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Fall 2005 Vol. 5 No. 3



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©Dynamic Graphics Medical Device Monitoring Needs a Boost


Pacemakers, wheelchairs, stents, and other medical technologies save countless lives and help people lead fuller lives. Although the complexity of some devices like pacemakers necessitates extensive clinical evaluation before they can be used with patients, premarket testing may not catch all potential problems. And problems with even comparatively simple medical devices can lead to serious injuries, for instance when the stiff wire arms of orthodontic headgear unintentionally spring free as the wearer sleeps.

To ensure the safety of medical devices after they are put on the market -- especially ones used with children -- Congress should see to it that the U.S. Food and Drug Administration establishes a better system for postmarket monitoring, says a new report from the Institute of Medicine.

Approximately 80,000 medical devices are marketed in the United States, ranging from simple plastic tubing to cerebrospinal fluid shunts. Postmarket surveillance is intended to detect early on any safety problems that may arise. Devices used with young people merit particular attention because children's rapid growth and active lifestyles can affect the longevity and functioning of many products, and likewise the devices may affect children's development.

The report calls on Congress to bolster FDA's authority to require manufacturers to conduct postmarket safety studies for certain categories of devices. And given children's growth spurts and developmental changes, which can occur over many years, studies of devices used with children should not be limited to the typical three years. The agency also needs to monitor more carefully the status of these studies. Although FDA has asked for dozens of postmarket studies, it could not say with certainty which had been initiated or completed or otherwise confirm their progress because of inadequate systems for tracking them, the report says. Moreover, FDA needs to share publicly the data collected.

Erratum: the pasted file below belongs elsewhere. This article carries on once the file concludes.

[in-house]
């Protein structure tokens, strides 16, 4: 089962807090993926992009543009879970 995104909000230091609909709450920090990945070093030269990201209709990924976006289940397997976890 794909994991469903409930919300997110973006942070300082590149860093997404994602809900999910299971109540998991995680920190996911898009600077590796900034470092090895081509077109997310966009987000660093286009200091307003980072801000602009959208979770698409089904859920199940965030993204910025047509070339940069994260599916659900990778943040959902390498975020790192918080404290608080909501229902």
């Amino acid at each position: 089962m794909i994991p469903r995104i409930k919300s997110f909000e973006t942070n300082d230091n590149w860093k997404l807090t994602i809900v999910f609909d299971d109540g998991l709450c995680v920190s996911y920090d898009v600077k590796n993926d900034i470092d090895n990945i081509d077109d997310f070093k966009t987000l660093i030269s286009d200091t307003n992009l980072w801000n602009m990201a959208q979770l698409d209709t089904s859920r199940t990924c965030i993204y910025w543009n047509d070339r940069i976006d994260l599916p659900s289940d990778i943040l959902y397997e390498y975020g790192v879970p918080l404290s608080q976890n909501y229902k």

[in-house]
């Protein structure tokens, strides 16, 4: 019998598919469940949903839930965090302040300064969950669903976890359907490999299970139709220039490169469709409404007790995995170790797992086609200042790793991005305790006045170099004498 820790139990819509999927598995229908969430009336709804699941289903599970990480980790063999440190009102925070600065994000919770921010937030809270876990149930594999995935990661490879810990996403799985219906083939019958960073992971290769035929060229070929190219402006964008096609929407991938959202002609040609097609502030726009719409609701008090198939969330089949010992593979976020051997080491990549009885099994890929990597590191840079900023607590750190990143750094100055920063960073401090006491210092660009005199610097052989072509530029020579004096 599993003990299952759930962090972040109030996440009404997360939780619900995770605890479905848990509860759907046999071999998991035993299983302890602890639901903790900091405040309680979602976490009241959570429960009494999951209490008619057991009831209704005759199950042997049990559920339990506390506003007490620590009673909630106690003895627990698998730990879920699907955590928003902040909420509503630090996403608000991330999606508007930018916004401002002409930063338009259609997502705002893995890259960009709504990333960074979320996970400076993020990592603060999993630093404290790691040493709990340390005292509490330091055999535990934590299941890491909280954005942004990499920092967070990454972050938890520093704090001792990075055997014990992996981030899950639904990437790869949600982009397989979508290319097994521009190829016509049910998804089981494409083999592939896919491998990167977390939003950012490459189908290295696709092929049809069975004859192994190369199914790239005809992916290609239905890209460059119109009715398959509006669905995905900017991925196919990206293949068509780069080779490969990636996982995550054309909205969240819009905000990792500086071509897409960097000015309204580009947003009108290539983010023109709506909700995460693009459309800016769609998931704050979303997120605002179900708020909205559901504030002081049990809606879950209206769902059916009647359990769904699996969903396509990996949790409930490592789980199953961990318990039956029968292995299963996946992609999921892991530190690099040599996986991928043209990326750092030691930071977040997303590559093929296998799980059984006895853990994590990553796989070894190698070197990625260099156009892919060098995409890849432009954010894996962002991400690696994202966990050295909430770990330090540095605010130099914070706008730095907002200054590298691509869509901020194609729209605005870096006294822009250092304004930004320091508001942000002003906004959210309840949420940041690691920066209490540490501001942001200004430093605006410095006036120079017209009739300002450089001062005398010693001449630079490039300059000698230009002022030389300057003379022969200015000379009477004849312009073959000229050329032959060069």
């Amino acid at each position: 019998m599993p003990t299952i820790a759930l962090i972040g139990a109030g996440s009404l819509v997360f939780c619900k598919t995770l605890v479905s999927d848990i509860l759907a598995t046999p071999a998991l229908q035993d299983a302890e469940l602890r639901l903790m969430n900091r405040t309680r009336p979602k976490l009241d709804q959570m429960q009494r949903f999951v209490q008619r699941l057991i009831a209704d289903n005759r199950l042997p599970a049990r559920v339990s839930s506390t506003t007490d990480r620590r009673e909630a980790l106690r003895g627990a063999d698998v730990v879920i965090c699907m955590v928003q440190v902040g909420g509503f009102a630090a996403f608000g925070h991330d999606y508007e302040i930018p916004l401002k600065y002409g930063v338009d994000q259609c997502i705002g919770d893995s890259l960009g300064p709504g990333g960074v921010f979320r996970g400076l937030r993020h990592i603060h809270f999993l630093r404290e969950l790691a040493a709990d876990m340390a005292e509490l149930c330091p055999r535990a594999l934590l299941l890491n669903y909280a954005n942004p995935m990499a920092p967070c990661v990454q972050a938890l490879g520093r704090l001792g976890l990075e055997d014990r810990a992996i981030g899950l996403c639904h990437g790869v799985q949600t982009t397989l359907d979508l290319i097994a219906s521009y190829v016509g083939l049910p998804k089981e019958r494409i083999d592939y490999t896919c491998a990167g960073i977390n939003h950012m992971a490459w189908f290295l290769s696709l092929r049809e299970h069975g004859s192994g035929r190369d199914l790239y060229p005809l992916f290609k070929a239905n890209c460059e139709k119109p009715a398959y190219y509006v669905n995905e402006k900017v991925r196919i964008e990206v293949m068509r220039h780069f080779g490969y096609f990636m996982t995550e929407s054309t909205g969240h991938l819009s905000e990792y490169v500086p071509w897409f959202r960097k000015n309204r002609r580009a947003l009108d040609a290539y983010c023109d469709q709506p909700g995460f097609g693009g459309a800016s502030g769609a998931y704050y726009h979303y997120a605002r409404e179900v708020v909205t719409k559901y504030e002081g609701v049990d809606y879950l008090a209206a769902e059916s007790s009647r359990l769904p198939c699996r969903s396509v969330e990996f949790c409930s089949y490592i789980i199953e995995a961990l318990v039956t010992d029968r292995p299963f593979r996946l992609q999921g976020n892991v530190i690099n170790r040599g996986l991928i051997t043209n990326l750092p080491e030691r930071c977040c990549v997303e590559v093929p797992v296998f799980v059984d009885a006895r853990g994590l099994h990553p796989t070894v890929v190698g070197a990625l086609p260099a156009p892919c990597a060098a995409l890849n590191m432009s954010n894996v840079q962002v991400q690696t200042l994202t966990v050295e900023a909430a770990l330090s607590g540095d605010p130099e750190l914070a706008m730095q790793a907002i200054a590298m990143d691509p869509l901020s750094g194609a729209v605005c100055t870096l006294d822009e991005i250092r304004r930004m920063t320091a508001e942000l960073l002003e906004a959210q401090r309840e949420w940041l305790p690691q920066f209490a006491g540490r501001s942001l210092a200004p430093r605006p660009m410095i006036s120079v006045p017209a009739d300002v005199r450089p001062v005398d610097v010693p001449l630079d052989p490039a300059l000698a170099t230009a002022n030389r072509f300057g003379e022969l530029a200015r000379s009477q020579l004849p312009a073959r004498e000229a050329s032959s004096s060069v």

FDA should encourage health care providers and patients and their families to submit reports about problems associated with devices. Patients, families, and others who are taking on greater responsibility for operating complex medical equipment may not know that they can report problems to FDA or that the agency has a safety checklist for using medical devices at home.

It is important to note that device-related problems are relatively rare. While millions of patients use medical equipment every year, 151,900 reports on adverse events were submitted to FDA in 2004. At least 2,684 involved patients under age 21, although this number is undoubtedly low due to lack of age information on many reports.
  -- Christine Stencel


Safe Medical Devices for Children. Committee on Postmarket Surveillance of Pediatric Medical Devices, Board on Health Sciences Policy, Institute of Medicine (2005, approx. 352 pp.; ISBN 0-309-09631-6; available from the National Academies Press, tel. 1-800-624-6242; $44.95 plus $4.50 shipping for single copies).

The committee was chaired by Hugh Tilson, professor of public health leadership, epidemiology, and health policy, University of North Carolina, Chapel Hill. The study was funded by the U.S. Food and Drug Administration.



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Copyright 2005 by the National Academy of Sciences